My grandmother grew a yellow tomato one year and the family was a bit reluctant to eat it. It was weird because tomatoes are “traditionally” red, right? Well, no. The Italian word for tomato is pomodoro (i.e. golden apple), and not pomorosso (i.e. red apple). If that’s not a hint to how short our culinary memory is, then what is? Then again, I can’t think of any better example where everything old is new again than the heirloom tomato, which was resurrected from obscurity by chefs. (My favourite yellow tomato: Henderson’s Golden Ponderosa, pictured below.)
So what’s an heirloom tomato (or other fruit or vegetable)? It’s literally an old variety that has been passed down from generation to generation just like grandma’s table china, a quilt, silver cutlery or a grandfather clock. Heirloom seeds were generally not represented in the commercial stream, although that has changed significantly over the last decade or so, and heirloom seeds are now much more accessible. Heirloom seeds also breed to type, meaning that the seed you save will grow fruit that’s the same as the parent plant (a great quality if you prize consistency and sharing), while hybrids are the result of crosses between two varieties, and seed saved won’t give you what you expect (great for keeping a secret recipe secret and the seed proprietary).
I am sure I could write a book about this, but let’s consider the tomato for a moment: its home is Mesoamerica (now Mexico), it was “discovered” by European explorers and cultivated as an ornamental plant (with small golden fruit) since it was thought that it was poisonous (and the plant itself is), until a brave soul tested this theory and survived the experiment. What happened next you will have to actually read in a book (I’ve posted some suggestions and links at the bottom of this article), but the tomato found a home in many parts of the globe, and was morphed into varieties of many sizes, shapes, colours and flavours by the people who grew and ate them. Since images speak louder than words, here’s a link that illustrates quite well just a fraction of the hundreds of heirloom tomato varieties out there (note though that some are also hybrids, so pay attention to the descriptors). As farmers’ market supporters you are able to benefit from some of this variety; as a gardener you have access to so much more.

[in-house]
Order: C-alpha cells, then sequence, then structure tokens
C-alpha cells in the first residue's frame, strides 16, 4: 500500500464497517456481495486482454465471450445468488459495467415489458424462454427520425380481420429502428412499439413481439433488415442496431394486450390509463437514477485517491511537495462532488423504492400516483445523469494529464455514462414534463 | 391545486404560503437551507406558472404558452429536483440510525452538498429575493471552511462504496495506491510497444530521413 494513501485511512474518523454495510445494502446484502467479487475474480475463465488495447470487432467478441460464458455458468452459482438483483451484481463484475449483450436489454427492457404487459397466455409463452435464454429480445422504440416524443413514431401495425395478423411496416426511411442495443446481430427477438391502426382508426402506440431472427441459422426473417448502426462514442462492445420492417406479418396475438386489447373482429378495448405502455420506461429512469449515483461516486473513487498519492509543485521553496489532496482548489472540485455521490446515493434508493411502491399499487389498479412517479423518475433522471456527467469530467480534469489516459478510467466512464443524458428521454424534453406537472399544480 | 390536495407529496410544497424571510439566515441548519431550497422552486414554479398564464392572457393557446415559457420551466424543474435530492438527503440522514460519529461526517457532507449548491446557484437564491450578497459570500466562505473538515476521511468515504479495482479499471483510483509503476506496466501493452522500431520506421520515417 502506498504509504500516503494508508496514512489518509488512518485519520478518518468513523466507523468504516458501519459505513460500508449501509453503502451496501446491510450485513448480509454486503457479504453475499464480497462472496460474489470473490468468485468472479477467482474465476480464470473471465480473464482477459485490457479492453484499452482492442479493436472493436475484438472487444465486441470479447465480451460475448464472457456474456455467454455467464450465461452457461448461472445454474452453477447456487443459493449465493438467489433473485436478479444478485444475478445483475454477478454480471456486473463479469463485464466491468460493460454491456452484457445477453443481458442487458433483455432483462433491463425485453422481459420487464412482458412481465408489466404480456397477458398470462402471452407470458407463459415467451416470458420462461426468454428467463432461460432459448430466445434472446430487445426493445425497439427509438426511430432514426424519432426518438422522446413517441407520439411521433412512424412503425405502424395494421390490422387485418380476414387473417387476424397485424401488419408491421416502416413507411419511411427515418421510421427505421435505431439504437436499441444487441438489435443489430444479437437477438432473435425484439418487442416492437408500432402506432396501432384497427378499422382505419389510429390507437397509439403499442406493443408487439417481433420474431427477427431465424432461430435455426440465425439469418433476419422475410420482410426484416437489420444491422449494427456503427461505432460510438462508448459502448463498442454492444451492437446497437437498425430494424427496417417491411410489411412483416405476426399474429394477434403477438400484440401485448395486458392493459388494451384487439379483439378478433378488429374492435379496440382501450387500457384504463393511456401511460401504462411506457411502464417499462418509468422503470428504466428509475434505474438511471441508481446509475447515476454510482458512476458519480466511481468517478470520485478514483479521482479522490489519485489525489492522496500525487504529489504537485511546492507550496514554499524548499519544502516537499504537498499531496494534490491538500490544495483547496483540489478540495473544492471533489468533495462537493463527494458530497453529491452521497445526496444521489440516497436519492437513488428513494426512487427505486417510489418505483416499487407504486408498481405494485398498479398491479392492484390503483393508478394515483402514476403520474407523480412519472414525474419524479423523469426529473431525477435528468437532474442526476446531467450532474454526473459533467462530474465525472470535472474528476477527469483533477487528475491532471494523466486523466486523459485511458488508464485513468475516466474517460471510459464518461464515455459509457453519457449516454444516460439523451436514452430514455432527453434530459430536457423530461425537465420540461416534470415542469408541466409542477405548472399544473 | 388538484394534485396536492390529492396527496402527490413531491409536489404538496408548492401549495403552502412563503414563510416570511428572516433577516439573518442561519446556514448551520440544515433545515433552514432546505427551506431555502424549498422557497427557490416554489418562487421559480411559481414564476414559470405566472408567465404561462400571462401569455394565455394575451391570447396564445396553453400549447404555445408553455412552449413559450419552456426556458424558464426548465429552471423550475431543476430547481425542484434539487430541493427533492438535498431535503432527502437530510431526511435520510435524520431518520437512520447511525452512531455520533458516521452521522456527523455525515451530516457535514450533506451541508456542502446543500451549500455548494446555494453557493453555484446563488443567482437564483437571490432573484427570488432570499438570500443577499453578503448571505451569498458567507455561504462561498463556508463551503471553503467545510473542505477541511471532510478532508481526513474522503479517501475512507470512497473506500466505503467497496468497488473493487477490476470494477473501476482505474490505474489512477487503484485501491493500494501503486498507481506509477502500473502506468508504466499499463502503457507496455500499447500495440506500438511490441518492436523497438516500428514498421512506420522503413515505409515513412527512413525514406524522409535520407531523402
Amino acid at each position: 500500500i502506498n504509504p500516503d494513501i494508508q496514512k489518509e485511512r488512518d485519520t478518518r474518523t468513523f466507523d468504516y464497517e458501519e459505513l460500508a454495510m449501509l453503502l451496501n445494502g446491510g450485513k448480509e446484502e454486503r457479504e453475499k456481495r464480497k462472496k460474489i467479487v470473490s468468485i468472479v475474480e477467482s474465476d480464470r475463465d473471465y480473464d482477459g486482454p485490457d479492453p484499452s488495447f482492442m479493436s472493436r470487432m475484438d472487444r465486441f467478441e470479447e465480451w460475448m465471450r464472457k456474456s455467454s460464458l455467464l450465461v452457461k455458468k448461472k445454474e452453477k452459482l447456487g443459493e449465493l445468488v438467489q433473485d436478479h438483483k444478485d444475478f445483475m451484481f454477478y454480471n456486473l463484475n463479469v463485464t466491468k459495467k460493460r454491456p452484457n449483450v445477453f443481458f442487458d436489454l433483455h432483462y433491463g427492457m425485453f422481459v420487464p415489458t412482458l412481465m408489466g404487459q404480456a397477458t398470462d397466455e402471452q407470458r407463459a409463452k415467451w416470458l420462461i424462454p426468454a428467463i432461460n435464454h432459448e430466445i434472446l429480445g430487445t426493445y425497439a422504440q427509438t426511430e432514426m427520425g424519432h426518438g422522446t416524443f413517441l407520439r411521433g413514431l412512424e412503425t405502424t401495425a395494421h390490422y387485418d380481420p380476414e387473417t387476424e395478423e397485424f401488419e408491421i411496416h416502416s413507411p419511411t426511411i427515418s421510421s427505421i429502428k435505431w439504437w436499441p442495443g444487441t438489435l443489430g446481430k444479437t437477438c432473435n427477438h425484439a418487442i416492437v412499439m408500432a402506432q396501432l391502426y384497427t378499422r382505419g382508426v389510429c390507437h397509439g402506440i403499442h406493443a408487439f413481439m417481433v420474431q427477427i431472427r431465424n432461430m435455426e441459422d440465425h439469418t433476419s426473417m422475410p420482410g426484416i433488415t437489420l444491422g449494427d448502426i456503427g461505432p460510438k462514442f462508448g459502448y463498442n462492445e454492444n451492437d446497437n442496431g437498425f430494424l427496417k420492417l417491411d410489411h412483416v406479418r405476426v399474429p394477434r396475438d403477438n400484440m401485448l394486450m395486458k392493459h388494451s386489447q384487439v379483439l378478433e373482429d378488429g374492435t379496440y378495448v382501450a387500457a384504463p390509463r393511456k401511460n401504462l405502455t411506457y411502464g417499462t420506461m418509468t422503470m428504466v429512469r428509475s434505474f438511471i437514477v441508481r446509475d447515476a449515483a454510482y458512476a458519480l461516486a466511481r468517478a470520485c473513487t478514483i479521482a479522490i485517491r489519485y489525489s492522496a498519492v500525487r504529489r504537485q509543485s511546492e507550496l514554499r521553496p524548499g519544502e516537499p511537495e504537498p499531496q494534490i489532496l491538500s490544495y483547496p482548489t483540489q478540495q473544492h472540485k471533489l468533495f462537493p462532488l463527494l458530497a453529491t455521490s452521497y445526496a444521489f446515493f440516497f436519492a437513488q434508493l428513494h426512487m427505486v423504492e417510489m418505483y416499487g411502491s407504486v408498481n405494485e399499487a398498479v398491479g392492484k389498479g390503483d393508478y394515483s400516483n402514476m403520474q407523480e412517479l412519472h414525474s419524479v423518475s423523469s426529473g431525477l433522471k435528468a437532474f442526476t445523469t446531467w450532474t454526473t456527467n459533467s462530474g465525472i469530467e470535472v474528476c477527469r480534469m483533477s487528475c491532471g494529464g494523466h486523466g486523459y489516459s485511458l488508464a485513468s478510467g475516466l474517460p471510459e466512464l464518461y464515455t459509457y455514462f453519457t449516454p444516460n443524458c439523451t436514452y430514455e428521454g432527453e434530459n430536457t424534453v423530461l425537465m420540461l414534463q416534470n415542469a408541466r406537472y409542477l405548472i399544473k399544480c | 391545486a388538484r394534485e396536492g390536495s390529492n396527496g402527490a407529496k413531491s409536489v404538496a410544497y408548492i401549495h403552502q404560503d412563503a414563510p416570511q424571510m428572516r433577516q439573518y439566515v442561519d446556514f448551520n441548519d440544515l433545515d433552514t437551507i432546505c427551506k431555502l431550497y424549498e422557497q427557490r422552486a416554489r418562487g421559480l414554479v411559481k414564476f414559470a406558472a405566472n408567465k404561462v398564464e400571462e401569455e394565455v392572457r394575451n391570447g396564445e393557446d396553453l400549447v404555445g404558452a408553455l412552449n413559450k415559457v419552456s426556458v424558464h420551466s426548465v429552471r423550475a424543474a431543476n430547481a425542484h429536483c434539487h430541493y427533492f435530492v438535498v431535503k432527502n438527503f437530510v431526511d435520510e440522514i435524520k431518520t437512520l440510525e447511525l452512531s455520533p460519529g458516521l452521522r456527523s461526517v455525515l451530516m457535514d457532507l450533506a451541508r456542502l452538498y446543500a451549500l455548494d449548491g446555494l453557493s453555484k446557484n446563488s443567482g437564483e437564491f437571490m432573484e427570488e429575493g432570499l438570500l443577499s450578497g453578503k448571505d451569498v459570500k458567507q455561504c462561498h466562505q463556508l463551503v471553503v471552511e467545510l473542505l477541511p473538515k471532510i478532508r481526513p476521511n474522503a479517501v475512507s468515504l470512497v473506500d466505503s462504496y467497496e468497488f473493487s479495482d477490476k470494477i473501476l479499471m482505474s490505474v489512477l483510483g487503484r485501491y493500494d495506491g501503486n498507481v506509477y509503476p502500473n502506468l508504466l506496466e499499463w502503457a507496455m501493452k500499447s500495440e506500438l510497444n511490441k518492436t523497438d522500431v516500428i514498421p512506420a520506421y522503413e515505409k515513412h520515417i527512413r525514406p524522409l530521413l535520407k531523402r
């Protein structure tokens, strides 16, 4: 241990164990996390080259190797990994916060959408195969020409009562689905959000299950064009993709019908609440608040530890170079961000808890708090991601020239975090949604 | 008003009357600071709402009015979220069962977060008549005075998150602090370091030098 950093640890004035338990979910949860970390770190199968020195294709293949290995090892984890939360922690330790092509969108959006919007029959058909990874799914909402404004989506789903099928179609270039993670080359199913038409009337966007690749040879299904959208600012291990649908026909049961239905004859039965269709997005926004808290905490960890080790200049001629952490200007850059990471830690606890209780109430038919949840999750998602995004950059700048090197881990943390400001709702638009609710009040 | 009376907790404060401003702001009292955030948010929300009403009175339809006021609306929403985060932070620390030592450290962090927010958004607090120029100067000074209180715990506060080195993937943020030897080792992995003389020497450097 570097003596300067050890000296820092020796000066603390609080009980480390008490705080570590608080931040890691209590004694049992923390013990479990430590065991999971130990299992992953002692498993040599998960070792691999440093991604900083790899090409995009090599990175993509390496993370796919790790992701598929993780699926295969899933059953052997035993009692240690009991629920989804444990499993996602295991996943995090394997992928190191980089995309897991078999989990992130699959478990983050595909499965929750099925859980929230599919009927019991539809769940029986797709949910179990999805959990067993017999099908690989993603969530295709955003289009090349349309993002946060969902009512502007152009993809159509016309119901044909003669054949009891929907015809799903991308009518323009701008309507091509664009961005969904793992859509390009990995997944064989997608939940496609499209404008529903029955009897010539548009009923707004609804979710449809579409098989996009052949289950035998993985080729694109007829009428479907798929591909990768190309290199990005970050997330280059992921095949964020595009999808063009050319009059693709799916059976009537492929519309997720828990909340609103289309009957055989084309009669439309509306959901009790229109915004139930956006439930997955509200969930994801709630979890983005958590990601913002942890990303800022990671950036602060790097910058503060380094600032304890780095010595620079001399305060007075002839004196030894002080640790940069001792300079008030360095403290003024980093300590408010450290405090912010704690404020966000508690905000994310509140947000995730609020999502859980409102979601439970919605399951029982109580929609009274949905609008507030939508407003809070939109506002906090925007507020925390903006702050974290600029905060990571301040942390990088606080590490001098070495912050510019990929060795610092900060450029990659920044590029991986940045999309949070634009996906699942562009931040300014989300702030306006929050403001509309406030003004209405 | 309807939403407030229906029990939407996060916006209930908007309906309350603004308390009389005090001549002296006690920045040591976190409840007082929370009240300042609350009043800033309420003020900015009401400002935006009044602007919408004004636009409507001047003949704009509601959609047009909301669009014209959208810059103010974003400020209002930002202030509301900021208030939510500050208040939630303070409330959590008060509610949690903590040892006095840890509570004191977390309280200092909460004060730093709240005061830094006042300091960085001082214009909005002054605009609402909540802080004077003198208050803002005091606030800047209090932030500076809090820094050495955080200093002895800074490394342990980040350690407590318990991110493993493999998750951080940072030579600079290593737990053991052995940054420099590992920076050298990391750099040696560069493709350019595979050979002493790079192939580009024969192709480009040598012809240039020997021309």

So what’s the point of telling you all this? Well, it’s about my annual ritual of renewal. To get with spring (when there are no signs of it yet) I start my tomato seeds in mid March, as do so many farmers whose laboriously gained fruits we’ll all have a benefit to enjoy when harvest time for each respective fruit or vegetable comes. If you are a gardener you likely share this feeling of re-starting the cycle of life and are enjoying one of many Seedy Saturday or Sunday events across Canada (click here for Toronto events). If you are not, then gardening events like Canada Blooms will boost your mood and reassure you that spring is coming. Or… you can wait until first market day and eat your way from harvest to harvest enjoying mouthfuls of edible history here and there.
Recommended reading: Botany for Gardeners, Brian Capon; Shattering: Food, Politics, and the Loss of Genetic Diversity, Cary Fowler & Pat Mooney, anything on composting.